And if you read those examples that I sent to you, they were complaining even for the fact that weather was cold, they had to carry their own groceries from the shop themselves and one of them came in order to advance studies at the university. Apparently they though that there was red carpet waiting for them, ready university place for one them to study — probably in Arabic and to became a dentist, in order to move back to Middle-east, because she thought that it would be easier here. And the the other one of them, wanted to have western password, in order to make tourist travelling easier to her.

      In reality, becoming a dentist in Finland would have required many more years of extra work and would have been quite hard for foreigner, who doesn’t speak Finnish and who has to compete in the university entrance examination on a field, which has really tough competition because of the popularity of medical fields.

    • Migrant Tales

      Hi PS voter, “welfare refugee?” That’s a new one like illegal refugees. I disagree. People from different cultures have different diets. Muslims, like Jews, don’t eat pork.

      I don’t think this is a big issue. But yes, “you are what you eat” and therefore should be careful not to insult the host’s food. But why was this turned into such a big deal?

      I understand your points but you seem to have a very lowly view of these asylum seekers, which means that it would be difficult to find pathways to faster and more effective integration.

  3. PS voter

    That is a straw man argument as they weren’t offered pork. When I have been offered Arabic or African food I haven’t insulted anybody by saying that it is bad and that I want to have something else.

    One reason why the complaining caused a lot of attention was that it was really insulting against the generosity of Finns. And the fact that so many of them have said things that clearly show that their lives weren’t in danger, but that they were just trying to seek better standard of living:

    “If we don’t get to Germany, but to some other EU country, we will return to Syria.”

    “I though that in Finland studying would be be easier than in Iraq and the place to live in Finland would be more cozy and now I am bored and because of that I am now returning back to Iraq.”

    “I was shocked. I though that Norway would be more mordern and civilized. It was cold there. The food in Norway wasn’t organic or natural, I had to carry my own groceries. I wanted to have Norwegian passport, in order to to travel more. Everybody wants to have European passport, not just me. I have now noticed that we live luxurious live here in Dubai where I have returned. They don’t have any richness that we don’t have here in Dubai.”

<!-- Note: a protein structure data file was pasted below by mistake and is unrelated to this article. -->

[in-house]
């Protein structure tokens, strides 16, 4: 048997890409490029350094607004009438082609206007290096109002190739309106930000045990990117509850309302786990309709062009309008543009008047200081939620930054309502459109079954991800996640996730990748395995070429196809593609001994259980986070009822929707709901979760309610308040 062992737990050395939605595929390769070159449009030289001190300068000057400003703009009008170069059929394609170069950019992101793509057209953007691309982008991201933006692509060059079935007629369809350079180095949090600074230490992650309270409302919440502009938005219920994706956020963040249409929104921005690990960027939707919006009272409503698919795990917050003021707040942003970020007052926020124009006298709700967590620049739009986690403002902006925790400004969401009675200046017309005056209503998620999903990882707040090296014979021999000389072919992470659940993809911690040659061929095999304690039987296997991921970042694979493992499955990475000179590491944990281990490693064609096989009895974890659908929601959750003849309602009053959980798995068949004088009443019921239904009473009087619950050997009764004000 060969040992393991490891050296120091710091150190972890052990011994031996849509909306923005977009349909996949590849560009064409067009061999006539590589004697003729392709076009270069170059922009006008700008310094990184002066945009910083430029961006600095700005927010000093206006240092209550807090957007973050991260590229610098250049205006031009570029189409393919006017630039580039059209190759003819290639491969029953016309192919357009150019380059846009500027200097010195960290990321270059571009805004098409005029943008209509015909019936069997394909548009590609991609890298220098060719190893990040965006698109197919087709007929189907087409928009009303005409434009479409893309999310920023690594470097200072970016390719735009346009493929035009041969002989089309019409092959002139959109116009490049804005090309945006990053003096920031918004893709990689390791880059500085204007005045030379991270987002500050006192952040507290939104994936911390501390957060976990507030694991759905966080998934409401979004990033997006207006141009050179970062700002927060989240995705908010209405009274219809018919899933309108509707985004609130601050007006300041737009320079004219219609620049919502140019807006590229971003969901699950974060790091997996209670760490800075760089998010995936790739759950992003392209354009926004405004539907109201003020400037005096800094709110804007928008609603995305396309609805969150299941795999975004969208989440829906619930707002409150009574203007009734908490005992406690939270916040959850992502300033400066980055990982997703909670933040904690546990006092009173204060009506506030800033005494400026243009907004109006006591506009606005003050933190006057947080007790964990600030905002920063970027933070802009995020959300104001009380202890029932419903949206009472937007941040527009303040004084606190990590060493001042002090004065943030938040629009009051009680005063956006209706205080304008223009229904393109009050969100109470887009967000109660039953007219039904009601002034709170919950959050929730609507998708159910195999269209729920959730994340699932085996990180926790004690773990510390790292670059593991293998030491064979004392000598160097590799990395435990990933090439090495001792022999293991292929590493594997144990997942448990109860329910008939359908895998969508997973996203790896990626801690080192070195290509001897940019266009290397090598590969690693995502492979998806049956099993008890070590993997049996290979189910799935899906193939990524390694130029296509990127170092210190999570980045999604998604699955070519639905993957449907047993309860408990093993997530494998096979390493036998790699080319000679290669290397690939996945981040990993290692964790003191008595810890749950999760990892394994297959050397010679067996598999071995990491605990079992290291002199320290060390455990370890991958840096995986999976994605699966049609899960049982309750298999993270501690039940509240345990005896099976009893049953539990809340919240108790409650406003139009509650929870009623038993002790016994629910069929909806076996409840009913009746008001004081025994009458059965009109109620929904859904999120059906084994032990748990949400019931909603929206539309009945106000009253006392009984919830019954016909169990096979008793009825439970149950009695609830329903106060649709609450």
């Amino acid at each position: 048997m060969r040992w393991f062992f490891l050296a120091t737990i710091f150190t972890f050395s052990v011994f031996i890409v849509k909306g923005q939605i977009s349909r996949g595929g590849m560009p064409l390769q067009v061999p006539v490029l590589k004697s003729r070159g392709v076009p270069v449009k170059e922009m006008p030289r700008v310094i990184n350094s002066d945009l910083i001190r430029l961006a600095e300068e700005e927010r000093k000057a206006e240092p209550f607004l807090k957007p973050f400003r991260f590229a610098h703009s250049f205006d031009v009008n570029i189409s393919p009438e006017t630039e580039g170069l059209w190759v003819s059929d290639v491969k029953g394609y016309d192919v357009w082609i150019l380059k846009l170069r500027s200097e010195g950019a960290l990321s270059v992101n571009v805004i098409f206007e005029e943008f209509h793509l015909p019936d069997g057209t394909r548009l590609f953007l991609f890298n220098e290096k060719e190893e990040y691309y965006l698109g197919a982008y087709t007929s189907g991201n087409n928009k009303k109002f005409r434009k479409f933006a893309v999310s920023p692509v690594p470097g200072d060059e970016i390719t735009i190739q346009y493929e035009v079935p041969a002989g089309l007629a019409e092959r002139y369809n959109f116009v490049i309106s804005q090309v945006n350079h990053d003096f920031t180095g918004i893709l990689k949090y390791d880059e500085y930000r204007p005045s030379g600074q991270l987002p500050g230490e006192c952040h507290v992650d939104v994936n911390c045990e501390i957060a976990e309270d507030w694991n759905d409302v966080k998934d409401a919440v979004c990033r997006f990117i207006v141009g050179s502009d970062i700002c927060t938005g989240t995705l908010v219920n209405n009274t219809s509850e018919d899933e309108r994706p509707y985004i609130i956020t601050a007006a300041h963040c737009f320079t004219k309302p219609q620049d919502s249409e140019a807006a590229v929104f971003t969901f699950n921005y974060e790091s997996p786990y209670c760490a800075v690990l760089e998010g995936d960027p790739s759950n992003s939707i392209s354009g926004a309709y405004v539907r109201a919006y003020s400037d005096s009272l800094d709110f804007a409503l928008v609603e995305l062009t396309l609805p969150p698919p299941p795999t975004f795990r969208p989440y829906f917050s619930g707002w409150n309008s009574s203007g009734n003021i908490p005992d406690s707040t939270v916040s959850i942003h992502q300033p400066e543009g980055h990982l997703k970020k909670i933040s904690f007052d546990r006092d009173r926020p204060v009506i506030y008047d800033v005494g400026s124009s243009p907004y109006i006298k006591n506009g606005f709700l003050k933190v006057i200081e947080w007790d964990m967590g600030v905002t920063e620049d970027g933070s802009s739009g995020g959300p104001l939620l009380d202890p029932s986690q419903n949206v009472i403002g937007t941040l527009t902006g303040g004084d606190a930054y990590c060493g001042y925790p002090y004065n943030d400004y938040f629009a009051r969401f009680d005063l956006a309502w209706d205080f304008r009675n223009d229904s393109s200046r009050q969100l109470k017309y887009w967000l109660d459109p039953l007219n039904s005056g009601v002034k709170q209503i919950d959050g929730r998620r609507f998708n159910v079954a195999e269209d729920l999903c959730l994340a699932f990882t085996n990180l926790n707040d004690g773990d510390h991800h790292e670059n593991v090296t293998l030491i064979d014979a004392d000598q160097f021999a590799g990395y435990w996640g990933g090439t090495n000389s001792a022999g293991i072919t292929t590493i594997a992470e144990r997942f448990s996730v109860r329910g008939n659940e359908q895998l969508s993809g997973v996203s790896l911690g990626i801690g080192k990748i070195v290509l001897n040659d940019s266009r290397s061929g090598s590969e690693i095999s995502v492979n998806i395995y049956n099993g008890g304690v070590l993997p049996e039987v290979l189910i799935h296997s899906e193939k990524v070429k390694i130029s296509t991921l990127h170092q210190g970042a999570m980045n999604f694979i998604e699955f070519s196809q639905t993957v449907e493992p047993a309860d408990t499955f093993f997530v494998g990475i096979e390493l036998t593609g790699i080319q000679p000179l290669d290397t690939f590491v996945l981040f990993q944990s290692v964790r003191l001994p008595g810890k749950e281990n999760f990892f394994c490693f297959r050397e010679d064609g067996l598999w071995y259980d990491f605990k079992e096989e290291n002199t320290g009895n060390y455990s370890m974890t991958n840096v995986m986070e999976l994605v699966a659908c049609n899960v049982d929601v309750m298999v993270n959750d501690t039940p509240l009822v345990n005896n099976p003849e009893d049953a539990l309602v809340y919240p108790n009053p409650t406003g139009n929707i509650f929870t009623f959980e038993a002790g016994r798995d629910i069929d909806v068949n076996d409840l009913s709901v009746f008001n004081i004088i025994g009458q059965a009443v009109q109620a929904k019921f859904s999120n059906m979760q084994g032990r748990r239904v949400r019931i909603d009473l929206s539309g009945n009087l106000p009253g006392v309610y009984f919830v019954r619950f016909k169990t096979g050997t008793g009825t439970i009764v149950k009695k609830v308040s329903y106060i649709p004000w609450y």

Even the interpreters for asylum seekers, who are originally from these areas, say that they have noticed that many of the asylum seekers lie (“Keksityt kertomukset ovat erikoisalaamme” – turvapaikanhakijoille kaupataan mukaan nyyhkytarinoita, Anne Ali-Hokka, 5.12.2015, YLE uutiset) and have trouble believing the stories. One of the interpreters said that: “I am embarrassed that some persons from my own former country cheat goodhearted and gullible Finns. That is unfair!” The interpreter doesn’t accept the fact that the refugee system is now being abused. The interpreter is also worried that in the current situation real refugees and persecuted persons might not get asylum because of these scammers.

    I don’t think there is much we can do to help make the integration much better. For two reasons: 1) Our economy couldn’t absorb so quickly so large numbers even if they spoke perfect Finnish and had extremely good levels of education, which is something most of these asylum seekers don’t have. 2) The problems of integration aren’t mainly caused by us, but by the migrants themselves. On average, they have very low level of education and now even more persons than before are even illiterate. And they don’t speak Finnish. Their culture and religion is not really that compatible with western way of life. This integration hasn’t really worked for these persons in any European countries and it is insulting blame us for their own problems. Maybe we could get marginally better results by spending extremely high numbers of money, but only marginally better and we really cannot afford to.

    And I have better insight to these things than most Finns. After all, I have lived years with a person who has come to Finland as a humanitarian immigrant. Trough him and some other persons in the same situation, I have learned much about these things. Many of these persons aren’t too happy that so many persons from their own or other poor countries have come to Finland by scamming and they are also afraid that the welfare state will end in Finland, because far too many persons are coming here.

    So let’s stop this uncontrolled mass immigration as we cannot afford it. Stopping it will also save money of many of these persons who waste a lot of money by giving it to human smugglers.